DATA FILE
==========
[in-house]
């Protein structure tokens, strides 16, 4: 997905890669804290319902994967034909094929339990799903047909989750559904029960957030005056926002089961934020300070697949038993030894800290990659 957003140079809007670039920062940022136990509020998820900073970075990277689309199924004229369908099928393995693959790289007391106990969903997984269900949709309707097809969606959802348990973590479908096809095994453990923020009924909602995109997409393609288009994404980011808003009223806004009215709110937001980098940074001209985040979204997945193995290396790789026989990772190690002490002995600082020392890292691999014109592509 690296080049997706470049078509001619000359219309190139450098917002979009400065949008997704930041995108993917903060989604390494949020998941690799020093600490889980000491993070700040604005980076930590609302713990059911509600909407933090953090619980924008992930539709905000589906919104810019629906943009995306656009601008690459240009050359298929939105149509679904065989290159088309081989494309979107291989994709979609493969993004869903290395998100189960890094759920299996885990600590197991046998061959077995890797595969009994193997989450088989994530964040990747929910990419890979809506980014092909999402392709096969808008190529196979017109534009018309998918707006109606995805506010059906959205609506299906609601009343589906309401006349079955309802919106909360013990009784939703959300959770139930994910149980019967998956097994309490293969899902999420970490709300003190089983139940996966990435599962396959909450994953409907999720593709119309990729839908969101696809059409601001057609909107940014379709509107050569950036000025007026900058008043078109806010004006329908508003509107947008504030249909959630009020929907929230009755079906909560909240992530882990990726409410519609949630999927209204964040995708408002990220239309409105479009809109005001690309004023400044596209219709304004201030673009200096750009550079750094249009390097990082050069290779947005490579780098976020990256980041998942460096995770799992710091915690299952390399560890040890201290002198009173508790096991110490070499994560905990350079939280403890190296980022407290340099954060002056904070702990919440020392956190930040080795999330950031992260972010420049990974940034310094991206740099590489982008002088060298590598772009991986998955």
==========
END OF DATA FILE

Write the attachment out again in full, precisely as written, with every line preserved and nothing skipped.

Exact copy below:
[in-house]
């Protein structure tokens, strides 16, 4: 997905890669804290319902994967034909094929339990799903047909989750559904029960957030005056926002089961934020300070697949038993030894800290990659 957003140079809007670039920062940022136990509020998820900073970075990277689309199924004229369908099928393995693959790289007391106990969903997984269900949709309707097809969606959802348990973590479908096809095994453990923020009924909602995109997409393609288009994404980011808003009223806004009215709110937001980098940074001209985040979204997945193995290396790789026989990772190690002490002995600082020392890292691999014109592509 690296080049997706470049078509001619000359219309190139450098917002979009400065949008997704930041995108993917903060989604390494949020998941690799020093600490889980000491993070700040604005980076930590609302713990059911509600909407933090953090619980924008992930539709905000589906919104810019629906943009995306656009601008690459240009050359298929939105149509679904065989290159088309081989494309979107291989994709979609493969993004869903290395998100189960890094759920299996885990600590197991046998061959077995890797595969009994193997989450088989994530964040990747929910990419890979809506980014092909999402392709096969808008190529196979017109534009018309998918707006109606995805506010059906959205609506299906609601009343589906309401006349079955309802919106909360013990009784939703959300959770139930994910149980019967998956097994309490293969899902999420970490709300003190089983139940996966990435599962396959909450994953409907999720593709119309990729839908969101696809059409601001057609909107940014379709509107050569950036000025007026900058008043078109806010004006329908508003509107947008504030249909959630009020929907929230009755079906909560909240992530882990990726409410519609949630999927209204964040995708408002990220239309409105479009809109005001690309004023400044596209219709304004201030673009200096750009550079750094249009390097990082050069290779947005490579780098976020990256980041998942460096995770799992710091915690299952390399560890040890201290002198009173508790096991110490070499994560905990350079939280403890190296980022407290340099954060002056904070702990919440020392956190930040080795999330950031992260972010420049990974940034310094991206740099590489982008002088060298590598772009991986998955």